Image: Reduce fibromyalgia pain with soursop – new finding

(Natural News) People who suffer from the debilitating effects of fibromyalgia could have a new lease on life with the benefits of the soursop (Annona muricata). In a study, which appeared in the peer-reviewed journal PharmaNutrition, researchers from the University of Seville in Spain have determined that soursop leaves have the ability to protect against hallmark symptoms of fibromyalgia, including pain.

Fibromyalgia is a long-lasting disorder characterized by muscle pain and fatigue. People who suffer from fibromyalgia report experiencing pain and tenderness throughout their bodies, as well as other conditions, including chronic fatigue syndrome and temporomandibular joint dysfunction (TMJ). The condition is more prevalent in women and usually starts in middle age. However, certain risk factors like a family history of the fibromyalgia and pre-existing conditions such as spinal arthritis and lupus increase a person’s chances of getting it.

Common symptoms of fibromyalgia include:

  • Pain and stiffness felt all over the body
  • Fatigue and tiredness
  • Depression and anxiety
  • Headaches, and at times migraines
  • Problems with sleeping, thinking, memory, and concentration

One significant complication of fibromyalgia is the reduction of the quality of life of sufferers. If left untreated, a patient may fall into major depression and increase their risk of committing suicide. The researchers highlighted the need to identify treatments that will alleviate the symptoms of fibromyalgia, which affects up to 6 percent of the world’s population.

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“Improving the health and quality of life in patients with fibromyalgia syndrome (FMS) is currently of crucial relevance,” they wrote in their report.

The authors then investigated whether soursop leaves are effective in addressing these symptoms. The plant, which is native to tropical regions in America, is used in traditional medicine to treat problems with digestion and blood pressure, as well as inflammation, fevers, coughs, and asthma.

To determine its efficacy, researchers tested an extract from soursop leaves in mice that have undergone intermittent cold stress to mimic fibromyalgia. These were then treated either with the leaf extract; acetaminophen (a drug commonly used for pain); and a combination of both. The researchers tested all groups afterward for nociception, which is the nervous system’s response to pain or potentially harmful stimuli, and behavior.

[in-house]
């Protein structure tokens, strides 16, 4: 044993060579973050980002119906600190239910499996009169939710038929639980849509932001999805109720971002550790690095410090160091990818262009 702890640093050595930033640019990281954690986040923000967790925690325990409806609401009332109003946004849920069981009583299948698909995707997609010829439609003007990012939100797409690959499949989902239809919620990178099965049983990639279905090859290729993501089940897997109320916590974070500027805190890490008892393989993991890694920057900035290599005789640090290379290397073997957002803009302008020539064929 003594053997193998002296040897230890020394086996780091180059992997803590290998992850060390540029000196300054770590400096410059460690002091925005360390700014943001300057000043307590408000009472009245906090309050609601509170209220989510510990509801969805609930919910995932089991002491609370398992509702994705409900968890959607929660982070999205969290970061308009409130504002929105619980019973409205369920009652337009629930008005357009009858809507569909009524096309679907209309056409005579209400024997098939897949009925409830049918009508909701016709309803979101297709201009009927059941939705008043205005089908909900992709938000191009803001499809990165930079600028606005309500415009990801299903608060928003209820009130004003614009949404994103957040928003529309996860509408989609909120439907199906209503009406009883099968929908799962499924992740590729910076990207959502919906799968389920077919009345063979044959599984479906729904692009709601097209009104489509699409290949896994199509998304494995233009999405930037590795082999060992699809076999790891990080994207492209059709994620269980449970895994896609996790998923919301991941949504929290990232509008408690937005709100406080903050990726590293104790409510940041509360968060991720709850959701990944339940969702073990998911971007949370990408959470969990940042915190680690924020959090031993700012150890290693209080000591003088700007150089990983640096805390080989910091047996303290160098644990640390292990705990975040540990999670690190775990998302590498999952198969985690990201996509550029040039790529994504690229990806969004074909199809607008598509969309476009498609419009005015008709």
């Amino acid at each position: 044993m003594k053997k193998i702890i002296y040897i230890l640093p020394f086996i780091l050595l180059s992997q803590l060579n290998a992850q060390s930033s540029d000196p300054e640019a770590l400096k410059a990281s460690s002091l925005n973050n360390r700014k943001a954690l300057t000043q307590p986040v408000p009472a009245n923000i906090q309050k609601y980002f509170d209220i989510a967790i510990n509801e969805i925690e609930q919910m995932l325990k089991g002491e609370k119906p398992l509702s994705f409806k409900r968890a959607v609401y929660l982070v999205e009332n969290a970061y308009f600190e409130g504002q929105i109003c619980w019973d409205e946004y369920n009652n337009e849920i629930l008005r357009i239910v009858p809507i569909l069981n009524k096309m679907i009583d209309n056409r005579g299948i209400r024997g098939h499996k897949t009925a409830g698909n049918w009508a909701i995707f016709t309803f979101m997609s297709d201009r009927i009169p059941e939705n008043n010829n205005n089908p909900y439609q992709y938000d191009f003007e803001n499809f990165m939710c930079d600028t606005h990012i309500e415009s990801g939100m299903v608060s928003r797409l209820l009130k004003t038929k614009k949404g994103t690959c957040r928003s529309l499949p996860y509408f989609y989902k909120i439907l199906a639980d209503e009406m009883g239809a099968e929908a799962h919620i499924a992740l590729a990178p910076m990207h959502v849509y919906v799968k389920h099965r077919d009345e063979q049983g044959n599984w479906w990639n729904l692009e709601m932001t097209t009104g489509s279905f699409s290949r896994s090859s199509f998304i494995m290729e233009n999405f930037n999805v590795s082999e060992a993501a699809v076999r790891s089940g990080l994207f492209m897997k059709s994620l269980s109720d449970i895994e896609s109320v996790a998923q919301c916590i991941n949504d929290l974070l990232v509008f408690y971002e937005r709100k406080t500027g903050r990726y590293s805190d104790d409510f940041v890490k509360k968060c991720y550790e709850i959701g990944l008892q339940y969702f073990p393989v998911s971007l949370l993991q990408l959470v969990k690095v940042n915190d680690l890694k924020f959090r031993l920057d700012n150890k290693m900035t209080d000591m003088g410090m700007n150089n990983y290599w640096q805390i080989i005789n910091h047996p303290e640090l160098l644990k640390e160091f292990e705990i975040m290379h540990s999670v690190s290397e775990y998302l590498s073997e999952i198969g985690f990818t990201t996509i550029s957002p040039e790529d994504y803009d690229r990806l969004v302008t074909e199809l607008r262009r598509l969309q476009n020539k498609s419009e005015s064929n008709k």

“The results indicate that daily consumption of the leaves of [A. muricata] confers protection not only against [the] chronic pain of fibromyalgia, but also against other associated symptoms, such as anxiety and depression,” the team concluded.

More benefits from soursop

Soursop, also called graviola in some areas, is a delicious and creamy fruit that confers a lot of health benefits. Here are some of the things you can get from eating the prickly green fruit. (h/t to Healthline.com)

  • It’s rich in dietary fibers and vitamin C. A 100 g serving of soursop contains at least ? of the body’s daily recommended intake for vitamin C. It’s also rich in fiber that helps with digestion.
  • It’s a great source of antioxidants. The antioxidant properties of the soursop fruit can protect the body against free radical damage, a condition which increases the risk of certain cancers and heart disease. (Related: Soursop (graviola) leaves found to be an effective natural remedy for triple negative breast cancer.)
  • It has antibacterial properties. Studies have shown that soursop extracts inhibited the growth of bacteria, especially those that gingivitis, tooth decay, and other types of infection.
  • It can reduce inflammation. Animal models have shown that soursop reduces certain biomarkers for inflammation, such as that for arthritis.
  • It improves blood sugar levels. People with diabetes could do well to eat soursop since it could reduce glucose levels by as much as 75 percent.

The fruit is popular in South America, where it’s found in sorbets and smoothies. It’s also made into tea or used as an additive to make baked goods sweeter. It’s also best enjoyed raw; however, its seeds should be removed as these contain a neurotoxin called annonacin which increases the risk of Parkinson’s disease.

Sources include:

Science.news

ScienceDirect.com

NIAMS.NIH.gov

FMCPAware.org

HerbalSafety.UTEP.edu

Healthline.com


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